Fish oil is fat extracted from fish tissue. As its name implies, fish oil usually derives from oily or fatty fish such as sardines, tuna, salmon, and mackerel. These fish are more oily because as cold-water species, they have higher fat content to insulate them against their frigid living conditions. 

Standard dietary suggestions usually recommend that you consume up to two portions of fish weekly for adequate nutrition. 

It is the omega-3 fatty acids in fish oil that give it its unique nutritional value. If you are unable to eat one to two servings of fish per week due to allergies or dietary restrictions, fish oil supplements can help you get enough omega-3s. 

These fatty acids provide many health benefits, including protection against various diseases, by supporting your overall wellness.

What Is Omega-3?

Fish oil contains omega-3 fatty acids, which are an important piece of a well-balanced diet because they provide you with various health benefits. As a polyunsaturated fat, omega-3 is a nutrient critical to your bodily functions. 

There are three main types of omega-3 fatty acids. These is eicosapentaenoic acid (EPA), docosahexaenoic acid (DHA), and alpha-linolenic acid (ALA). EPA and DHA, which derive from fish oil, are the omega-3s your body most easily uses. On the contrary, ALA derives from plant oil, and your body has to convert ALA into DHA and EPA in order to yield health benefits. Even then, the benefits are still small compared to those achieved from DHA or EPA.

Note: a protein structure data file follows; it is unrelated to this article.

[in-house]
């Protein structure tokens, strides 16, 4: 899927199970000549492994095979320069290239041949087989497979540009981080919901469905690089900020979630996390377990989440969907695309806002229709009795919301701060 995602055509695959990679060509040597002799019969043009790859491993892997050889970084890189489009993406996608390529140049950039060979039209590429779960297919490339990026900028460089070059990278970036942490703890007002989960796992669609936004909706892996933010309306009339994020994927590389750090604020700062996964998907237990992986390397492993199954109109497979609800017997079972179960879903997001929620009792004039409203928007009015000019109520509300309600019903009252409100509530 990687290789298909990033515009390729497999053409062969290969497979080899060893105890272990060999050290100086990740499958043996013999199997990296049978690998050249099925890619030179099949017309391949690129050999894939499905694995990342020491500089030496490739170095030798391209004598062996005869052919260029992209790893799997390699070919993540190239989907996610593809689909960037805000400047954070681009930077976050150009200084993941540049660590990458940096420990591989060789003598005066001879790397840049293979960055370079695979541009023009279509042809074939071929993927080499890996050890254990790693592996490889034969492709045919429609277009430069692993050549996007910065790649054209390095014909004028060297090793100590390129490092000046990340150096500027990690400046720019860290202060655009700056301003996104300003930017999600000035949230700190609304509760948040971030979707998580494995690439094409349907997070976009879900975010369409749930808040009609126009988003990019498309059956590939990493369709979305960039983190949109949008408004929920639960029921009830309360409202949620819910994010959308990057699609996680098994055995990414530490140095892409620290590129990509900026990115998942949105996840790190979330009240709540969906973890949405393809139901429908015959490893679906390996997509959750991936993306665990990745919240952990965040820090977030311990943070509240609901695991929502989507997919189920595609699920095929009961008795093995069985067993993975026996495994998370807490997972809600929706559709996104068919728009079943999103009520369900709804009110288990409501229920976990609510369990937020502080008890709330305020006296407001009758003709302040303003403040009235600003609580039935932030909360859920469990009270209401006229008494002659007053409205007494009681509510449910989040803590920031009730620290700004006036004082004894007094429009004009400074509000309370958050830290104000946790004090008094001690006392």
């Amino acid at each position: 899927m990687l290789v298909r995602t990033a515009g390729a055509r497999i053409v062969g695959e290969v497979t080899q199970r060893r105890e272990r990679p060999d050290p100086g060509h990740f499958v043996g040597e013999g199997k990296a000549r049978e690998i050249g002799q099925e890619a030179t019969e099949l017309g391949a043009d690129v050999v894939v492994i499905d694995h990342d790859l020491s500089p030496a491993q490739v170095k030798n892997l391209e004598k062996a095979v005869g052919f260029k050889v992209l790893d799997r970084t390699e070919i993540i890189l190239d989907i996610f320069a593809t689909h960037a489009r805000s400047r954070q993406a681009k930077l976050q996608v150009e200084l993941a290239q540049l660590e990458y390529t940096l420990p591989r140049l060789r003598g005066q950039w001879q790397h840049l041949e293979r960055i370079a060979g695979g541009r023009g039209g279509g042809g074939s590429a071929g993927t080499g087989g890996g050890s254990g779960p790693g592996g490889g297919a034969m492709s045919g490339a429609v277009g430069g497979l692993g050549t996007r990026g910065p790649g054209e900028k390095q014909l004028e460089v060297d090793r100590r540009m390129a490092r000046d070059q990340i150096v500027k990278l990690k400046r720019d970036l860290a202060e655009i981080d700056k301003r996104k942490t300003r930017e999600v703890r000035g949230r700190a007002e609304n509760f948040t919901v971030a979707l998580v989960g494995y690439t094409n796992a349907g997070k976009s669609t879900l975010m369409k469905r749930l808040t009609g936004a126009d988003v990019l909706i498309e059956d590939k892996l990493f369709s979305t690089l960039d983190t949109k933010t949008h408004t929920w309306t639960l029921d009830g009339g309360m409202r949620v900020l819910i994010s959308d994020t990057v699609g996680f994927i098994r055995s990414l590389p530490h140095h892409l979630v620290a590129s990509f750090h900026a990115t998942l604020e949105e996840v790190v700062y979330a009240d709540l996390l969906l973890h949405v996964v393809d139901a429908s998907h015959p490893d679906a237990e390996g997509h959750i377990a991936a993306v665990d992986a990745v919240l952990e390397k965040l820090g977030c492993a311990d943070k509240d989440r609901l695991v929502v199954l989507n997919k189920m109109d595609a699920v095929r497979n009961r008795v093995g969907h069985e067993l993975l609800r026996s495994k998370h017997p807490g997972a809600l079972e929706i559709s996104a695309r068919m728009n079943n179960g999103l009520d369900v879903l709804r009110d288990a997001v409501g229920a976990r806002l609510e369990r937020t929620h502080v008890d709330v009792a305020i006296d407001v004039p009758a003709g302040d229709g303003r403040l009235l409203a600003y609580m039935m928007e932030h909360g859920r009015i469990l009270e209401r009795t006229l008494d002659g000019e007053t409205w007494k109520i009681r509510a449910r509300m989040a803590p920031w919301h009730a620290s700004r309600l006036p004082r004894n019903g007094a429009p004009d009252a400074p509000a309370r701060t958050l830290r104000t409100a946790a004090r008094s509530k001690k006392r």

Can Fish Oil Reduce Inflammation?

There is no easy or simple answer to this question, as there is both evidence for and against fish oil’s anti-inflammatory properties. 

Let’s explore the evidence on both sides before we discuss if fish oil dietary supplements can really reduce inflammation, and if so, how much you should take to see results. 

Evidence for Fish Oil as an Anti-Inflammatory Agent

Fish Oil To Target Prostaglandins

Evidence suggests that omega-3 fatty acids can support your immune system and fight inflammation. Omega-3 fatty acids already comprise the foundation for prostaglandins, which are involved in your body’s immune response to join inflammation.

Some studies even suggest that fish oils might help reduce non-steroidal anti-inflammatory drug (NSAID) usage in the long-term. While NSAIDs are already well-established as a way to treat chronic inflammation like joint pain, rheumatoid arthritis, or morning stiffness, they can have a fair amount of side effects in extreme cases. Fish oil may offer additional support for managing chronic inflammation or joint tenderness with fewer side effects.

Fish Oil as a Proinflammatory Protein Inhibitor